Ben slipped in beside me, cool as a cucumber, and he helped me descend into the water. The cage never sank, only we did, by holding deep breaths and re-emerging when needed for more air. Others stayed at the top of the water to breath continuously through their snorkels, but we’d been told the best way to see the sharks was to try and get to the bottom. I decided early on that if I was doing this I would do it all the way.
So under I went.
It took a few minutes to figure out how to regulate and calm my body and my breathing, but I was soon able to do it. I used the horizontal cross bars as hand holds to push myself underwater, and constantly scanned both the cage to check that my limbs were inside and the water for approaching enemies.
In the 20 minutes we were underwater we only saw a few sharks.
Only occasionally did we even see 2 at a time. You can typically see 100 feet away in the clear water, but after storms had pounded the island for days the seabed was too churned up for us to make out anything more than 10 feet away in the murky water. The wall of turquoise actually helped keep me calm. It gave me a chance to get used to the idea of seeing sharks as their shapes gradually emerged instead of constantly seeing them surround me near and far.
Up close the sharks were actually amazing creatures! Galapagos sharks seem pretty calm and generally non-aggressive. They never bumped into our cage, we didn’t see any open mouths, and they never felt too close. It was actually nice to be able to see them swim gracefully and realize there is nothing to be afraid of.
I can’t believe I’m saying this, but I was actually disappointed when we were called back into the boat. Disappointed and so, so, so proud of myself.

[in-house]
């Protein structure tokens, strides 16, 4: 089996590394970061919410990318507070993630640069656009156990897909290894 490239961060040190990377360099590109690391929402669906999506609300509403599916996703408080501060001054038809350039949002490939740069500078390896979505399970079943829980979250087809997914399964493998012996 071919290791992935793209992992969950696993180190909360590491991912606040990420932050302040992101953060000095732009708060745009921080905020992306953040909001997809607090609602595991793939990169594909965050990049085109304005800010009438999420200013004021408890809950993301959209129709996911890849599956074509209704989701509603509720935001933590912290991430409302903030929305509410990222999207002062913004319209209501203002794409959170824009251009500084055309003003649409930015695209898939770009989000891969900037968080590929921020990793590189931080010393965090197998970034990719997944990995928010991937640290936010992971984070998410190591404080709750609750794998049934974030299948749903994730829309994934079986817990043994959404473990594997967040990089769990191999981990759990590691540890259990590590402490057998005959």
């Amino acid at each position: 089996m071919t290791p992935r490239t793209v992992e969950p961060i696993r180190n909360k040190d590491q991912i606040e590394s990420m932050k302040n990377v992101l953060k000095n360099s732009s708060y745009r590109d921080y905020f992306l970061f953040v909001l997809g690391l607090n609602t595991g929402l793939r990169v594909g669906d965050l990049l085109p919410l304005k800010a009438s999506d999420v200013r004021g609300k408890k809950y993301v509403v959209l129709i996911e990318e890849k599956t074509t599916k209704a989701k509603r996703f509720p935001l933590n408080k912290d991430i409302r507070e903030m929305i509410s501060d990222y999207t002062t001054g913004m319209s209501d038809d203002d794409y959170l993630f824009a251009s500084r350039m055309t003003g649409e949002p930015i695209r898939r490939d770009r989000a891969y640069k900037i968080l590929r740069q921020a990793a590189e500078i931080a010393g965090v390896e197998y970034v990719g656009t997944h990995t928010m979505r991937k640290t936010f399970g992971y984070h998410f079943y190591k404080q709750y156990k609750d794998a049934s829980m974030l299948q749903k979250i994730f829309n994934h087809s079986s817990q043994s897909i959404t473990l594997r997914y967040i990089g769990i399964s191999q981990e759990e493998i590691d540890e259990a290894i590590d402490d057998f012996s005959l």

Not only had I actually gone in the cage, I had stayed in the cage! Not only had I stayed in the cage, I saw sharks! Not only did I see sharks, I liked them! They seemed sweet, even.
Final Thoughts on Shark Diving in Hawaii
I realize this was probably the best shark-seeing scenario for me: the employees were lighthearted, we used snorkels and stayed at the top of the water instead of SCUBA tanks at the bottom of the ocean, Galapagos sharks are less aggressive than many other species, and they weren’t coerced or made aggressive by chum.
A deep sea, Great White, or chum-induced shark tour would definitely be a more intense experience.
What I liked about North Shore Shark Adventures:
- They were in constant contact with me after I booked our shark dive
- Offer multiple tour types and times
- Fun employees
- Scenic boat ride
- Provided necessary equipment
- Offered to take pictures and videos
- Easy introduction to sharks
If you are planning a trip to O’ahu and are interested in shark diving in Hawaii please consider booking with North Shore Shark Adventures. Yes, our passage was complimentary, but they really did help me feel calm and the dive was incredible. I can’t imagine that any other tour is better!